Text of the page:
Polaris, released by Tigervision in 1983, is one of those hard-to-find games that's just downright ordinary. According to the ratings system maintained by the fine folks at AtariAge.com, Polaris nets either a rating of 6 (Rare+) or 7 (Very Rare), depending on what label is stuck on the cartridge. Luckily, I found my copy of Polaris at a fantastic flea market located in scenic Hot Springs, Ark., for a mere $3. Polaris isn't a bad game at all and, in fact, is a nice diversion, but I wouldn't advise paying more than I did for it when much better "nautical" games such as Sea Quest or River Raid are a lot more common and a lot more fun.
Polaris, for those keeping score, is based on Taito America's 1980 arcade game of the same name. I've not played that arcade game, so I can't comment on how good of a port the 2600 version is. I can mention the graphics are pleasant, if a bit on the primitive side, and the control is tight enough - a very important fact that I'll discuss later.
In Polaris, the player controls a submarine and has to do battle at various points with bombers, enemy submarines, destroyers, dive bombers and channel mines. The game is divided into three phases. In the first one, the player is launching his Polaris missiles at bombers dropping depth charges on him while also trying to avoid submarines and destroyers. Once the bombers are blasted out of the sky (those are your main targets - enemy subs and destroyers are just gravy) a nasty little dive bomber shows up. That one is hard to hit and drops guided charges, so you have to be on your toes against him.
Once the dive bomber is eliminated, it's time to cruise through a channel while avoiding mines (in later stages, at least - on the easier levels there are no mines to avoid at first). That phase looks a lot like River Raid, only without all that tedious fun. The player gets a top-down view of his submarine and has to guide it while avoiding both mines and the sides of the channel. Once the channel is negotiated successfully, it's back to playing with the bombers again.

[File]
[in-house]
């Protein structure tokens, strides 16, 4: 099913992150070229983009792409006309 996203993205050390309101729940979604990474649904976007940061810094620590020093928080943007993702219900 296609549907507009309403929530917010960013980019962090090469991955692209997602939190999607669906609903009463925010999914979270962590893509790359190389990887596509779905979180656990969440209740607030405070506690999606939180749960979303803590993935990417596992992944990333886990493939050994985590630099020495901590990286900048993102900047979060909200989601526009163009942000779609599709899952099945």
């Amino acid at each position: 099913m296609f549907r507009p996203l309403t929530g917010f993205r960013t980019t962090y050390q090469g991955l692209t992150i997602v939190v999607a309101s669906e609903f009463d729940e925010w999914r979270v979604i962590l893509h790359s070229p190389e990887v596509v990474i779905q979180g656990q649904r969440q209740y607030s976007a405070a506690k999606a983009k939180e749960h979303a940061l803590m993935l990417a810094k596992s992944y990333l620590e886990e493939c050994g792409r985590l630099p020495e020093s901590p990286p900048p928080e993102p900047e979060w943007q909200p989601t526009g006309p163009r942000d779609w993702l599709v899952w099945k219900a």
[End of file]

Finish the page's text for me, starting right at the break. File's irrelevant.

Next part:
Sadly, the game sounds a lot more fun than it actually is. This is one of those games that gets old in a hurry. Initially, shooting at bombers is fun, but it gets tiresome after a time and even getting that sneaky dive bomber loses its challenge after you've done it a few times. The bombers aren't that good at aiming and their shots are easy to dodge, while the enemy sub pilots are equally stupid. It's kind of cool to be zipping around underwater and all, but the action in this game isn't exactly intense at first and at higher levels, it's downright annoying. The final phase in which the player has to avoid mines in a channel is just dull. It plays more like a programming exercise than a polished, commercially-released game.
Now, the control is pretty good, and you'll appreciate that when avoiding the guided shots of the dive bombers. Also, solid, lag-free control is a must when trying to get through the channel and line up to fire torpedoes at mines. The graphics aren't bad, either. There's nothing to write home about, but at least everything's clearly defined and there's not much screen flicker to get in the way of the game. The sound is, well, the same uninspired stuff slapped on 2600 games by third-rate publishing houses like Tigervision - beep, beep, boom, yawn.
Again, this isn't a bad game and is a pleasant diversion from time to time. Still, it's fairly rare and not worth purchasing at a high price. If you find it for a few bucks, grab it and add it to your collection. Otherwise, just leave this one on the shelf and let someone else have it.